This engagement season is something you’ve looked forward to. Being able to tell your family and friends that someone loves you so much that they want to spend their life by your side. In this season of excitement, planning begins and you ask each other questions about what you want your life together to look like.
However, for some of you, it’s different.
Instead, this season is weathering you. You’re tired of your fiancé saying things like: What’s the rush? Why do we need to pick a date for the wedding? Let’s take our time. Or something along the lines of, Can we just enjoy engagement for a while?
I understand how frustrating that can be. You’re ready to run with the momentum. You’ve committed and you don’t feel the need to postpone the inevitable.
If you feel like there’s something getting in the way of your fiancé wanting to continue forward, be a compassionate investigator and figure out why.
You have an opportunity to evaluate the next steps together. Take some time to evaluate what’s going on. Talk about what you two can do to fix the problems. Acknowledge that this could be a part of the hesitation to set a wedding date.
Here are some insights from relationship experts when it comes to feet-dragging.
Psychologist Dr. Seth Myers is the author of Love Prescription, frequent blogger for Psychology Today and guest on “Good Morning America” and “The Early Show. ” He has spent years working with couples at his private practice in Los Angeles. Meyers suggests having a sit-down dinner with your fiancé with a calendar and notebook in hand and discuss the wedding. If you have an idea of a wedding date, lead with that. If your fiancé says that it’s too soon, ask why and provide solutions.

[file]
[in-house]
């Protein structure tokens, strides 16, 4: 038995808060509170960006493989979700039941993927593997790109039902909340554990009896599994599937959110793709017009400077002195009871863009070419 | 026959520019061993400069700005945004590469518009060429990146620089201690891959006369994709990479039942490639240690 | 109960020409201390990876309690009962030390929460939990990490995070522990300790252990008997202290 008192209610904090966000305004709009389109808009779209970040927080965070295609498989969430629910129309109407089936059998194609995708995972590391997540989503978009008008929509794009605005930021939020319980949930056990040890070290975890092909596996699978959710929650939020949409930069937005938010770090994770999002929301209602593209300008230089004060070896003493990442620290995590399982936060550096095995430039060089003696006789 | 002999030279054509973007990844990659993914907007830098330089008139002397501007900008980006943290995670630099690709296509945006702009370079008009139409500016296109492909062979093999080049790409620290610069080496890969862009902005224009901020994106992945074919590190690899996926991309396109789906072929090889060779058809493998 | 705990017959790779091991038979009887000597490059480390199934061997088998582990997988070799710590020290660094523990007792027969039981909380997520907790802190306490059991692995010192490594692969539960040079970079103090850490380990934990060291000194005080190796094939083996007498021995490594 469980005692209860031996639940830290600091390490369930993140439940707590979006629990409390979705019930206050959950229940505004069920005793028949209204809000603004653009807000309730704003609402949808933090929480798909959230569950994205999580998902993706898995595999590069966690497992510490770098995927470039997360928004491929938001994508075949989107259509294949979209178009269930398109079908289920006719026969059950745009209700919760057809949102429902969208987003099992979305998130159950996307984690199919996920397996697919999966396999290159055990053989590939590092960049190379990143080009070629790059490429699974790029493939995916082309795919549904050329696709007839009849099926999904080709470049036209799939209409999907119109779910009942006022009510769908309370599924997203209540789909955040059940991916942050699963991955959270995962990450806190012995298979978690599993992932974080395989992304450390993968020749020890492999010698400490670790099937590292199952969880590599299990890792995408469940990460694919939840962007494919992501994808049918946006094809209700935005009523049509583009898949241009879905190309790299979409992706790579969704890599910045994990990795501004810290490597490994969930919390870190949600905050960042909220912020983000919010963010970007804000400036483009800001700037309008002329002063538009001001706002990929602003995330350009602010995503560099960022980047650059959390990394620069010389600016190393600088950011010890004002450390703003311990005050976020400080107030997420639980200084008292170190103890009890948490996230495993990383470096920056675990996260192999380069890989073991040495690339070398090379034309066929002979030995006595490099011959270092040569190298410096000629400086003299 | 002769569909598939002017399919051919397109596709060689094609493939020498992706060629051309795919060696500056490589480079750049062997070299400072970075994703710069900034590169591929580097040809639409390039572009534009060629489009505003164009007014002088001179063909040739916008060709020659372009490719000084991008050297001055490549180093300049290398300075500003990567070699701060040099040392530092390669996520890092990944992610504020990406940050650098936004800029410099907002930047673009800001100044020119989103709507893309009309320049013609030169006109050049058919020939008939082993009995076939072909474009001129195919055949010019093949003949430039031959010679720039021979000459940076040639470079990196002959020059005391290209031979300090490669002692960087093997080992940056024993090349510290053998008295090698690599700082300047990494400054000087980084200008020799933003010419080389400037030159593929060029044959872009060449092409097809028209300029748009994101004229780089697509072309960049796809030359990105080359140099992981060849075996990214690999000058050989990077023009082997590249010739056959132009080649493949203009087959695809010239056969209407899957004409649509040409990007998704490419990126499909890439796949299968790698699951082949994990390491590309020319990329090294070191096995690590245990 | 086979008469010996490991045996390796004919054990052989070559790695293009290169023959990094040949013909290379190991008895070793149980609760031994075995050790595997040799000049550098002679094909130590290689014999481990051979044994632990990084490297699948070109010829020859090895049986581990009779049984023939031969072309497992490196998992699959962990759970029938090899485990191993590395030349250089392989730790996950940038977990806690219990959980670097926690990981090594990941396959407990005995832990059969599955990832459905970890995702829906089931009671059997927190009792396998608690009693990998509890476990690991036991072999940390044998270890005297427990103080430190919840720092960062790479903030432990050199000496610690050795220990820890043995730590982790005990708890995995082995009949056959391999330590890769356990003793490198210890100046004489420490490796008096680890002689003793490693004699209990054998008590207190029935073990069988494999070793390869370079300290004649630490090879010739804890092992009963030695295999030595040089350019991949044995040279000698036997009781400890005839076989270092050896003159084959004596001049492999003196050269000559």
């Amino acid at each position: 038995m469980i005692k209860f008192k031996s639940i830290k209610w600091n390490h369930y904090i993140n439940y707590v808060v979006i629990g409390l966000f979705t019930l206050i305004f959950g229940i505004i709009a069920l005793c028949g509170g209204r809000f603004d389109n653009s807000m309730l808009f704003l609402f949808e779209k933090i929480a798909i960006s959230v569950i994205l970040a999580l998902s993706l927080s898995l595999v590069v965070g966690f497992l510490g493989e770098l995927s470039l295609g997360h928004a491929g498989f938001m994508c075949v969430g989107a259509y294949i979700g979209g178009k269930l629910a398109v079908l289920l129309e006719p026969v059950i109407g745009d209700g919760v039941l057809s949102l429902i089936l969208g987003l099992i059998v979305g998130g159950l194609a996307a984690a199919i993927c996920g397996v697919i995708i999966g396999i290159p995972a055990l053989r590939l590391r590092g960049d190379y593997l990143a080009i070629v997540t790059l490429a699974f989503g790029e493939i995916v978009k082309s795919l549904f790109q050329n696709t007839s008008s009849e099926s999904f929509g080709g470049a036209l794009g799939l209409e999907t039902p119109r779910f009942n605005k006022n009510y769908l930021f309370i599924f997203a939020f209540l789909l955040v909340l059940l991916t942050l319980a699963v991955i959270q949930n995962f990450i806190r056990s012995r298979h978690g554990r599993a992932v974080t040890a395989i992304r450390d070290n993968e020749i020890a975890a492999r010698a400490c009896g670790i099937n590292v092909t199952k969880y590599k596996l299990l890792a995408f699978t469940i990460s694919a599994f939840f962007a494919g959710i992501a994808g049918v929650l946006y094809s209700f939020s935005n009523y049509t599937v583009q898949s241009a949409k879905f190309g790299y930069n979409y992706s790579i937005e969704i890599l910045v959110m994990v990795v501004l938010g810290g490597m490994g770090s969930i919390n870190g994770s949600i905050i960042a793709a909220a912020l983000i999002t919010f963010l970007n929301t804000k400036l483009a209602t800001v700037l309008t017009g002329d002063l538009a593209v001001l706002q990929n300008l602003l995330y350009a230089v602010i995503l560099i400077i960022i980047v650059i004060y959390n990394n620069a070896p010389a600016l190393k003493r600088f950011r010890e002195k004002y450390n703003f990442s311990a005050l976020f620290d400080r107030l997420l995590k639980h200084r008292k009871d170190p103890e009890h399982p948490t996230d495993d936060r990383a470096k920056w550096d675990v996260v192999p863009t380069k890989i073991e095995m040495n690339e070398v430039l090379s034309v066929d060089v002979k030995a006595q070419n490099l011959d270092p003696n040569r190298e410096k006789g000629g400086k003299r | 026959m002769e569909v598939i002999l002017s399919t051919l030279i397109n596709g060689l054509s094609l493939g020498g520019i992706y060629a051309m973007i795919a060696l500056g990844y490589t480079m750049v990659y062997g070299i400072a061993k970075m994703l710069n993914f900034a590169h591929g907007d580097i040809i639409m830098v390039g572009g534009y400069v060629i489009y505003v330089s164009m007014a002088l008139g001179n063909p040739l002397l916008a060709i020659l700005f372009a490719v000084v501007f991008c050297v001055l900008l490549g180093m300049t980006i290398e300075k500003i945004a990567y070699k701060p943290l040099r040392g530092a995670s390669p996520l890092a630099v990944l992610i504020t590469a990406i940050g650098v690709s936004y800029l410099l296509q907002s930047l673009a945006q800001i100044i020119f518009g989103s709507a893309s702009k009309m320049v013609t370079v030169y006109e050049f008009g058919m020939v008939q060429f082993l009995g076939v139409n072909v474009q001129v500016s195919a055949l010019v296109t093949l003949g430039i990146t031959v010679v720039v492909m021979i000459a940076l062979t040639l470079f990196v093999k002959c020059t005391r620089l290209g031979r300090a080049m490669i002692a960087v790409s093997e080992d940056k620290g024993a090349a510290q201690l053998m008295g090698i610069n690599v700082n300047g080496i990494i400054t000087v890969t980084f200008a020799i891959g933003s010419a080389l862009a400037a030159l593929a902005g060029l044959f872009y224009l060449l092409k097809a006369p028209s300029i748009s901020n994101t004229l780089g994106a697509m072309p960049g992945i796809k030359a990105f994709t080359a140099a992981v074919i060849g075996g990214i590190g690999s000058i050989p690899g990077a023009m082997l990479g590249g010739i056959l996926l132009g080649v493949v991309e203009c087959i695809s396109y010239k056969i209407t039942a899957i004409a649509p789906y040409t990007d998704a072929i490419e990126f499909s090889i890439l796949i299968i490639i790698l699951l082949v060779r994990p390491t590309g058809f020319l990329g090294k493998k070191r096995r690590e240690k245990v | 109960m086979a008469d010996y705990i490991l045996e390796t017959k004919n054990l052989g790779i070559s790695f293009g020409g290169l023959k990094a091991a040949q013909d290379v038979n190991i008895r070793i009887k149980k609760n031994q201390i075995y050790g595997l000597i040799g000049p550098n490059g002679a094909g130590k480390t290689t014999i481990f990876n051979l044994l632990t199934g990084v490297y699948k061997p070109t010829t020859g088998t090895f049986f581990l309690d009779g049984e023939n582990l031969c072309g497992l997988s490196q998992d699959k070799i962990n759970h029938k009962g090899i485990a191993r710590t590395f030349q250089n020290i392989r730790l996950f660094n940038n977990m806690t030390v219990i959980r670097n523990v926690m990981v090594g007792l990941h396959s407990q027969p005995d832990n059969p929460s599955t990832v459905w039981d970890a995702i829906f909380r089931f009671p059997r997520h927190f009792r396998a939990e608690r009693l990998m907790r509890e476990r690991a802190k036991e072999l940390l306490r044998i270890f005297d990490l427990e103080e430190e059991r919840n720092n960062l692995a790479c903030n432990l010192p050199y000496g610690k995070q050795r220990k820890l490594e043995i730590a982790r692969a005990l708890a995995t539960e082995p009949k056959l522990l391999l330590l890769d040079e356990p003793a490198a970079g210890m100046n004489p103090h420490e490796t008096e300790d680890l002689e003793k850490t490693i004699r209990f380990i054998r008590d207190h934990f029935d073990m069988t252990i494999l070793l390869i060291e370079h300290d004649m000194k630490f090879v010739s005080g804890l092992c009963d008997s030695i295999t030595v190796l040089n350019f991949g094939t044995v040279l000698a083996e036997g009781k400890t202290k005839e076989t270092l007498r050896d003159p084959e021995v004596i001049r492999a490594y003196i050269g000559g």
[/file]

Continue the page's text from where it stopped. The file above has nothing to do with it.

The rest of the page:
For example, if finances are a concern, be willing to compromise. Suggest a smaller wedding that you two could afford given your present financial circumstances. If your fiancé says that finances aren’t the only thing keeping him/her from setting a date, pull out your notebook and say you’ll make a list of what needs to happen in order to move forward and start planning. Give him/her a reasonable timeline and be as flexible as possible.
Meyers says if your fiancé keeps making excuses about why the goals cannot be accomplished and continues in the “What’s the rush to get married?” mindset, it may be an appropriate time to consider having a conversation about calling off the engagement.
Be careful of letting “buts” about the wedding date get in the way of what’s best for you both.
Author of How to Avoid Falling in Love with a Jerk,” Dr. John Van Epp reminds us that it’s easy to make ourselves think that we have to stay in a relationship. He says that’s not true, though. Just because you’ve dated forever, live together, you don’t want to break their heart, and/or love their friends and family doesn’t mean you need to be together. It’s a tough call to make when you’re invested, but it’s necessary if it’s best for the both of you.
Your feelings are valid, and what you’re going through others have experienced as well. At the end of the day, you are making a life-changing decision which shouldn’t be taken lightly. If you want to continue to get to know your fiancé better and navigate this season in a way that gets you to a wedding date here are two blogs to help. One is on expectations and the other is on questions to ask before “I Do.”
Marriage is a beautiful thing when both people are all in. I hope this helps guide you in what you need to do next.
https://firstthings.org/wp-content/uploads/2020/06/alex-avalos-sv9ZdVnbzAc-unsplash-scaled-e1596225261498.jpg244500First Things Firsthttps://firstthings.org/wp-content/uploads/2020/01/ftf-logo-300x186.pngFirst Things First2020-06-04 12:52:402022-11-28 12:51:54What to Do When Your Fiancé Doesn’t Want to Set a Wedding Date